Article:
Lost WindsorOld Newspaper StoriesOld PhotographsWindsor

Henkel Mansion Demolition – 1950

There have been a few posts over the years [like this one, and this one too] about the Henkel Mansion in Ford City, I’ve finally been able to track down something solid about the demolition.

From the Windsor Star November 1, 1950:

    One of Windsor’s most famous landmarks is being torn down to make way for a new city residential subdivision. The Henkel home, shown above, located on Riverside drive between George and Rossini, is to be demolished and on its site, together with other adjacent city lands, Windsor plans on laying out a 41 lot subdivision.

    By the end of January the leveling should he completed, following which sewer and water pipes will be laid to service the 41 lots. It is expected that private building in the subdivision could start next spring.

    (Star Staff Photo.)

The article accompanying the demolition noted this about the history:

    There is a record of a sale in the county registry office showing the property being sold on January 20, 1894 to Thena Henkel from Alexander Meloche. In June of 1912,. the home is recorded as being sold by Joseph Remi Tourangeau to Robert Henkel. These are the early records of the home’s history.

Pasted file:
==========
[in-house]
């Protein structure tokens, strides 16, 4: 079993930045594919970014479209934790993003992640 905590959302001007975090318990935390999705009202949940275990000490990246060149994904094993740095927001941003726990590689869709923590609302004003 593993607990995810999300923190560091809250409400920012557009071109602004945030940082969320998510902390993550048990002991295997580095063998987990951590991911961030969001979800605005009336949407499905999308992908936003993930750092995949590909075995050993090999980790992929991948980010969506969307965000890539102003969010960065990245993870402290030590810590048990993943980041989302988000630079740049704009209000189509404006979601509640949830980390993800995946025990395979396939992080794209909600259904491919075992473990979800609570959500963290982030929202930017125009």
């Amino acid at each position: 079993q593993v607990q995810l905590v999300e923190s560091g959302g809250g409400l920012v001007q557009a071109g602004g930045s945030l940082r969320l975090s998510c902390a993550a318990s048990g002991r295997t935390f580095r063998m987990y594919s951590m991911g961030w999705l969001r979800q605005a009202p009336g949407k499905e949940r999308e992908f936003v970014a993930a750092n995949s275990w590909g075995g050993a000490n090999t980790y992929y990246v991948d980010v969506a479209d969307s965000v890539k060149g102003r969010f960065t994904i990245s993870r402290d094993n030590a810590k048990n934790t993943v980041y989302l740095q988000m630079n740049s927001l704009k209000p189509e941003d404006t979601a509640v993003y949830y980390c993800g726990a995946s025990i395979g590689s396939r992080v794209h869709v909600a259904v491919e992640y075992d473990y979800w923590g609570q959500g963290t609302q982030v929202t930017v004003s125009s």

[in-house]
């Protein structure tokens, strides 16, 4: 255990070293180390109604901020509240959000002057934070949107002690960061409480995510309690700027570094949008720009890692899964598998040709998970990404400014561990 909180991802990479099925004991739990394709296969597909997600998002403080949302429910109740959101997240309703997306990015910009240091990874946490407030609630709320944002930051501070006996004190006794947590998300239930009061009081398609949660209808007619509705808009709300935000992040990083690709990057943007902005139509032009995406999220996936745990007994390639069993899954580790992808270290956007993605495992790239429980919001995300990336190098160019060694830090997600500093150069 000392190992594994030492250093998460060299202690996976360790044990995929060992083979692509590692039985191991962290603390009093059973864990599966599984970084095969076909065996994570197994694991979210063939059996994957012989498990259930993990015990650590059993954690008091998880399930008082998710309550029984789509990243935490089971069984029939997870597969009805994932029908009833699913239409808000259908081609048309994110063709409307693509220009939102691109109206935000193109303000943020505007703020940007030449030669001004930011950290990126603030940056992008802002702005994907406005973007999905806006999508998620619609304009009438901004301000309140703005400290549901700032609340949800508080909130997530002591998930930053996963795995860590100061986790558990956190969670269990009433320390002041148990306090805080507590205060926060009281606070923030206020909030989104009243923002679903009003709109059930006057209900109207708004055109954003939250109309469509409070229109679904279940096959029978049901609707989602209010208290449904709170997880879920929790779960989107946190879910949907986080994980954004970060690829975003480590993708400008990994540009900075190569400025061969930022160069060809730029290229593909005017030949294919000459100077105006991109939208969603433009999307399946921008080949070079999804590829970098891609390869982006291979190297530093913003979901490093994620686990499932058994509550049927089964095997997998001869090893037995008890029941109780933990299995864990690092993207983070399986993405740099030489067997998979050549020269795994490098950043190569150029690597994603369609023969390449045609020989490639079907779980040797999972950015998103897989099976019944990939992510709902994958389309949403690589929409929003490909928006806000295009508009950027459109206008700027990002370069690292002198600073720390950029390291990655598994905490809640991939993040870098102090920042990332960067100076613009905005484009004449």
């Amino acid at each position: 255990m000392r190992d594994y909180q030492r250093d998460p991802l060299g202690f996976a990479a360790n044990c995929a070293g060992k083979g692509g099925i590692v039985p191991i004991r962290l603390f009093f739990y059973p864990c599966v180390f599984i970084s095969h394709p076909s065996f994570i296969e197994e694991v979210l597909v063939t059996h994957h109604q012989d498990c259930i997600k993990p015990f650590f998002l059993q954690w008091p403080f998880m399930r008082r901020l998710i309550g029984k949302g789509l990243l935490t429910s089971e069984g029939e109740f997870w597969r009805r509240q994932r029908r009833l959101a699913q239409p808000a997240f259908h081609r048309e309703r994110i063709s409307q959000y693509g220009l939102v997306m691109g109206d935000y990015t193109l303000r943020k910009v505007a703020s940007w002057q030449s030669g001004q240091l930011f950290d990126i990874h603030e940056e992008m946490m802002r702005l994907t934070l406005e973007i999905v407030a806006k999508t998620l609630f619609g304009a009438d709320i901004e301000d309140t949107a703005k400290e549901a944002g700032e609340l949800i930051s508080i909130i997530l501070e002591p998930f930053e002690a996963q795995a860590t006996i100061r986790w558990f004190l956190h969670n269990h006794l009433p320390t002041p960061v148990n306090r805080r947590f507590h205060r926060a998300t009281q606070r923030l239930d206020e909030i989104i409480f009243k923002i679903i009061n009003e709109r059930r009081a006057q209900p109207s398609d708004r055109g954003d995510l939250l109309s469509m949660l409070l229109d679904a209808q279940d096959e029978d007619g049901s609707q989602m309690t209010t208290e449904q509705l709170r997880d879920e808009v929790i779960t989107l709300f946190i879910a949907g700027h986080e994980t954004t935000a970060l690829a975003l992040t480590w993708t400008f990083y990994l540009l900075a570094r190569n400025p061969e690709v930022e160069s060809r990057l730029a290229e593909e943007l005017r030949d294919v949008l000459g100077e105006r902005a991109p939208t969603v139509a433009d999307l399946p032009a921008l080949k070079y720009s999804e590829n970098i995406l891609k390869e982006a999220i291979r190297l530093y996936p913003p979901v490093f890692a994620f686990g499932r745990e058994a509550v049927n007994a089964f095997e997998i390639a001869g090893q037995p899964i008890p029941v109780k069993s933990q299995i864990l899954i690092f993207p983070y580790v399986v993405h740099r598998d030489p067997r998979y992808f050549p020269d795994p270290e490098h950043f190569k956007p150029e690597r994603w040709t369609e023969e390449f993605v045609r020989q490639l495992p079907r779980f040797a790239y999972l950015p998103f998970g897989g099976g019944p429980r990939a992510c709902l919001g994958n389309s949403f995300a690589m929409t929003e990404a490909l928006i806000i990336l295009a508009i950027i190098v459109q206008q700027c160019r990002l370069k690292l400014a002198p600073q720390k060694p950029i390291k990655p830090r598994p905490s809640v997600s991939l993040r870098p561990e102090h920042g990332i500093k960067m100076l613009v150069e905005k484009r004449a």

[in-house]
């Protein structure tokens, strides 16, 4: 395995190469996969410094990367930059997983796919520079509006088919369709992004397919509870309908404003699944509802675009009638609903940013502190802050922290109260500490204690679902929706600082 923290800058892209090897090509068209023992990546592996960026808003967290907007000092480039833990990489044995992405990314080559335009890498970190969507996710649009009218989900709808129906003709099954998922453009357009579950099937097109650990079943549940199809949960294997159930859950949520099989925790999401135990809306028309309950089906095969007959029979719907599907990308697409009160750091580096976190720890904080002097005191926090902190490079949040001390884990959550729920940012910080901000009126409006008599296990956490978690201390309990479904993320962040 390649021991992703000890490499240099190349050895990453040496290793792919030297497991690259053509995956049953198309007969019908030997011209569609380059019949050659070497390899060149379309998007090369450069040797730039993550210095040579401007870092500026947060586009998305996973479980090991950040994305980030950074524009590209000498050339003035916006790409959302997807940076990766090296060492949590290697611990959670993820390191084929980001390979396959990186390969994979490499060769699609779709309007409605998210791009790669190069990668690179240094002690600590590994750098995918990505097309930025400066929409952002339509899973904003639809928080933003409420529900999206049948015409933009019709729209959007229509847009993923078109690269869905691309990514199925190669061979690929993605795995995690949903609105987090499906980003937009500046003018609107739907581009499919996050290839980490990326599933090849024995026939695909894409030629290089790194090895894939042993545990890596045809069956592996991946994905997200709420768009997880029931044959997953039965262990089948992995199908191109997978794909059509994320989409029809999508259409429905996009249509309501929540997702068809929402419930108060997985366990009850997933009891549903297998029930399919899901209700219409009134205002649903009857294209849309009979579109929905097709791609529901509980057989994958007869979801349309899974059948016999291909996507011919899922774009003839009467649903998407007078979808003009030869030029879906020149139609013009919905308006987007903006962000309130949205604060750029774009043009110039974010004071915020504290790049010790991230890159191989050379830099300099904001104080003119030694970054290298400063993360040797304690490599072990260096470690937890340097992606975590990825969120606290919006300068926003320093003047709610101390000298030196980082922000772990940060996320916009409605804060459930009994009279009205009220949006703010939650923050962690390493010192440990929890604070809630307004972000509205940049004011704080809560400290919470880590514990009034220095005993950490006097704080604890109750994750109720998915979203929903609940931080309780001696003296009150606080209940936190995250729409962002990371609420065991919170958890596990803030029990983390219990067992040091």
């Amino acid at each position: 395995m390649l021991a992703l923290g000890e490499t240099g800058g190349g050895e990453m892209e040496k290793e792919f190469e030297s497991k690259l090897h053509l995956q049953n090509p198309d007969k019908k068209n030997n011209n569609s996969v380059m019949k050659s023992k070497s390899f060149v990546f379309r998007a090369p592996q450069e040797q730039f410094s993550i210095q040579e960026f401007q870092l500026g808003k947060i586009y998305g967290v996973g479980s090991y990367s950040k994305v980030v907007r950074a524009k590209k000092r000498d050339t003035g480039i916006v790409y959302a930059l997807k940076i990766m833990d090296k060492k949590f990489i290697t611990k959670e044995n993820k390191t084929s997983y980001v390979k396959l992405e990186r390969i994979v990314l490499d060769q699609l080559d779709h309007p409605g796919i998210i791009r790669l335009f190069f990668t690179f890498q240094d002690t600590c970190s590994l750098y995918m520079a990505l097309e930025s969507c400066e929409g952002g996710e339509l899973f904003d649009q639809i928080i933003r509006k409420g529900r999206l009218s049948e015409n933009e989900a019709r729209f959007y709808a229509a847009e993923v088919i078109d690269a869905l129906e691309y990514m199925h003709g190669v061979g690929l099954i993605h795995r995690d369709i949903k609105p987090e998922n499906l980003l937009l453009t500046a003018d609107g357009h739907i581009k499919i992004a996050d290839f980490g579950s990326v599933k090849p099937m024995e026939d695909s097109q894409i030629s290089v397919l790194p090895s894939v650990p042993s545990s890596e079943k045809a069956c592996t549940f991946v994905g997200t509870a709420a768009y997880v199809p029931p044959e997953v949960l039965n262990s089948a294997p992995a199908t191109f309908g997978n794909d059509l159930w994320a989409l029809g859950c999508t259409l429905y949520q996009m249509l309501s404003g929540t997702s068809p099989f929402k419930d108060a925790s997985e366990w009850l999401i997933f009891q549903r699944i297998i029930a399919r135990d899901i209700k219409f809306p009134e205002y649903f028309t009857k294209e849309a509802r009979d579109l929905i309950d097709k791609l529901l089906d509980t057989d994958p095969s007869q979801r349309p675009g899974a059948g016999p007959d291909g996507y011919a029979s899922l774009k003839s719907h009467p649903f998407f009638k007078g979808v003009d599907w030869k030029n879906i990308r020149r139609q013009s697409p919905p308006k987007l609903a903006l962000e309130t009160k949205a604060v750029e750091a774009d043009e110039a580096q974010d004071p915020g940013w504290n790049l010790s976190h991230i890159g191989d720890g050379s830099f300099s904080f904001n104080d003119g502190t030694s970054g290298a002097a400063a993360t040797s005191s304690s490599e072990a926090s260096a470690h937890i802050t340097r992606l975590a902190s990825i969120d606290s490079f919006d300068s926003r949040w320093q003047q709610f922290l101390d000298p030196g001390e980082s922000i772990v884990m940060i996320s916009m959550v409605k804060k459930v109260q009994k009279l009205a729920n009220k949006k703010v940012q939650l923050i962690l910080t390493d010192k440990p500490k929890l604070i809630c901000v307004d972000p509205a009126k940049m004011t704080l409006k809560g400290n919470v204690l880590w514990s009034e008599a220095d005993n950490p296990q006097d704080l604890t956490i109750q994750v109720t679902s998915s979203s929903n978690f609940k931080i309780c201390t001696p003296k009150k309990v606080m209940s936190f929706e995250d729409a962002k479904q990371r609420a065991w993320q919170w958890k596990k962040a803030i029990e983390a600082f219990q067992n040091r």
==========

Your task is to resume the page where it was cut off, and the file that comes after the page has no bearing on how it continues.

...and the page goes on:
In 1925, the Henkels sold the home to Ford City. At the time the Town of Ford City had plans but these plans failed to materialize. Then the home stood vacant for a while. It was rented to Maud Moras. During the period of tenancy an increase in movement around the house was noticeable.


    The house was vacant again after this tenancy and then it was rented to a Polish Mission in the last war as a recruiting centre.

    The mission was engaged in forming and training a Polish battalion. Following the Polish Mission tenancy, the home was rented to the Frontier Badminton Club for use as club rooms. This tenancy has just recently been terminated.

    The City of East Windsor acquired the home from Ford City. Present day Windsor acquired the home at the time of amalgamation in 1935.


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